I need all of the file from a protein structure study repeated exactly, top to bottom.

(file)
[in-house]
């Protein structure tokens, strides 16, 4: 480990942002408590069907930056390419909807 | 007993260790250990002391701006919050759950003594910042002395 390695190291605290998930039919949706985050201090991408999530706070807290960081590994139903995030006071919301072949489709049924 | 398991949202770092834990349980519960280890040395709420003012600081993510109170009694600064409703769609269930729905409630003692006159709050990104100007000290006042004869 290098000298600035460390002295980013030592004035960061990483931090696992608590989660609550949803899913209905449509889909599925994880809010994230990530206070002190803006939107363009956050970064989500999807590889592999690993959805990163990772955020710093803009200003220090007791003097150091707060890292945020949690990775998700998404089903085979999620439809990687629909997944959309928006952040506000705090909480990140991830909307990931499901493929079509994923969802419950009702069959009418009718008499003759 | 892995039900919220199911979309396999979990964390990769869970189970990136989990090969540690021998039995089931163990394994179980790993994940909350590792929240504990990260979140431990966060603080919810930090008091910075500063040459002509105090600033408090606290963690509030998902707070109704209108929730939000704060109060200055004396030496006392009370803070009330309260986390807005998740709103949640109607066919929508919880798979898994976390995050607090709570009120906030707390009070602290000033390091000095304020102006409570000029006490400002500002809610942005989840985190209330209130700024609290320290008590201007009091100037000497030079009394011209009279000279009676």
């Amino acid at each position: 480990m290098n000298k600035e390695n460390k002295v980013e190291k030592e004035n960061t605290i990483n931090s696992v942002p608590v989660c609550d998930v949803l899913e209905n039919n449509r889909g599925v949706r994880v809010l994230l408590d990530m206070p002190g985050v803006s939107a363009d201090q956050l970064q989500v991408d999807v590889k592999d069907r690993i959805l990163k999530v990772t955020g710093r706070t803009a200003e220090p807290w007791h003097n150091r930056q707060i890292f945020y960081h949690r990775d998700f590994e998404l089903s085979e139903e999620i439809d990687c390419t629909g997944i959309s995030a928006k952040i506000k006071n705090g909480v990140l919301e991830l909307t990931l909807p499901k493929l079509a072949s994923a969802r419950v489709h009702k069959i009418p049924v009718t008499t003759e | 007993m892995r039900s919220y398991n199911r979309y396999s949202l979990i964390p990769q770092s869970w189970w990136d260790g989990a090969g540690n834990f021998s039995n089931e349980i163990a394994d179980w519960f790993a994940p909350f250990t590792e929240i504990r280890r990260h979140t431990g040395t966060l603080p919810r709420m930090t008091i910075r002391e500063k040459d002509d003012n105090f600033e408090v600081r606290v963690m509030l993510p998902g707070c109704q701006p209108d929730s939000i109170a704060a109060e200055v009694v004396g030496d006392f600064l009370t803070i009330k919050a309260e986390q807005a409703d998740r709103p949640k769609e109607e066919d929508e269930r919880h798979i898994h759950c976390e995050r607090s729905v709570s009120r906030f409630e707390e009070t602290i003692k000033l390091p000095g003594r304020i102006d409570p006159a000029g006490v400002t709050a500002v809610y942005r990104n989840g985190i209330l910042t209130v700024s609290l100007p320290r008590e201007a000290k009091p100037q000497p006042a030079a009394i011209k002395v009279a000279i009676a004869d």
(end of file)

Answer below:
[in-house]
């Protein structure tokens, strides 16, 4: 480990942002408590069907930056390419909807 | 007993260790250990002391701006919050759950003594910042002395 390695190291605290998930039919949706985050201090991408999530706070807290960081590994139903995030006071919301072949489709049924 | 398991949202770092834990349980519960280890040395709420003012600081993510109170009694600064409703769609269930729905409630003692006159709050990104100007000290006042004869 290098000298600035460390002295980013030592004035960061990483931090696992608590989660609550949803899913209905449509889909599925994880809010994230990530206070002190803006939107363009956050970064989500999807590889592999690993959805990163990772955020710093803009200003220090007791003097150091707060890292945020949690990775998700998404089903085979999620439809990687629909997944959309928006952040506000705090909480990140991830909307990931499901493929079509994923969802419950009702069959009418009718008499003759 | 892995039900919220199911979309396999979990964390990769869970189970990136989990090969540690021998039995089931163990394994179980790993994940909350590792929240504990990260979140431990966060603080919810930090008091910075500063040459002509105090600033408090606290963690509030998902707070109704209108929730939000704060109060200055004396030496006392009370803070009330309260986390807005998740709103949640109607066919929508919880798979898994976390995050607090709570009120906030707390009070602290000033390091000095304020102006409570000029006490400002500002809610942005989840985190209330209130700024609290320290008590201007009091100037000497030079009394011209009279000279009676």
């Amino acid at each position: 480990m290098n000298k600035e390695n460390k002295v980013e190291k030592e004035n960061t605290i990483n931090s696992v942002p608590v989660c609550d998930v949803l899913e209905n039919n449509r889909g599925v949706r994880v809010l994230l408590d990530m206070p002190g985050v803006s939107a363009d201090q956050l970064q989500v991408d999807v590889k592999d069907r690993i959805l990163k999530v990772t955020g710093r706070t803009a200003e220090p807290w007791h003097n150091r930056q707060i890292f945020y960081h949690r990775d998700f590994e998404l089903s085979e139903e999620i439809d990687c390419t629909g997944i959309s995030a928006k952040i506000k006071n705090g909480v990140l919301e991830l909307t990931l909807p499901k493929l079509a072949s994923a969802r419950v489709h009702k069959i009418p049924v009718t008499t003759e | 007993m892995r039900s919220y398991n199911r979309y396999s949202l979990i964390p990769q770092s869970w189970w990136d260790g989990a090969g540690n834990f021998s039995n089931e349980i163990a394994d179980w519960f790993a994940p909350f250990t590792e929240i504990r280890r990260h979140t431990g040395t966060l603080p919810r709420m930090t008091i910075r002391e500063k040459d002509d003012n105090f600033e408090v600081r606290v963690m509030l993510p998902g707070c109704q701006p209108d929730s939000i109170a704060a109060e200055v009694v004396g030496d006392f600064l009370t803070i009330k919050a309260e986390q807005a409703d998740r709103p949640k769609e109607e066919d929508e269930r919880h798979i898994h759950c976390e995050r607090s729905v709570s009120r906030f409630e707390e009070t602290i003692k000033l390091p000095g003594r304020i102006d409570p006159a000029g006490v400002t709050a500002v809610y942005r990104n989840g985190i209330l910042t209130v700024s609290l100007p320290r008590e201007a000290k009091p100037q000497p006042a030079a009394i011209k002395v009279a000279i009676a004869d």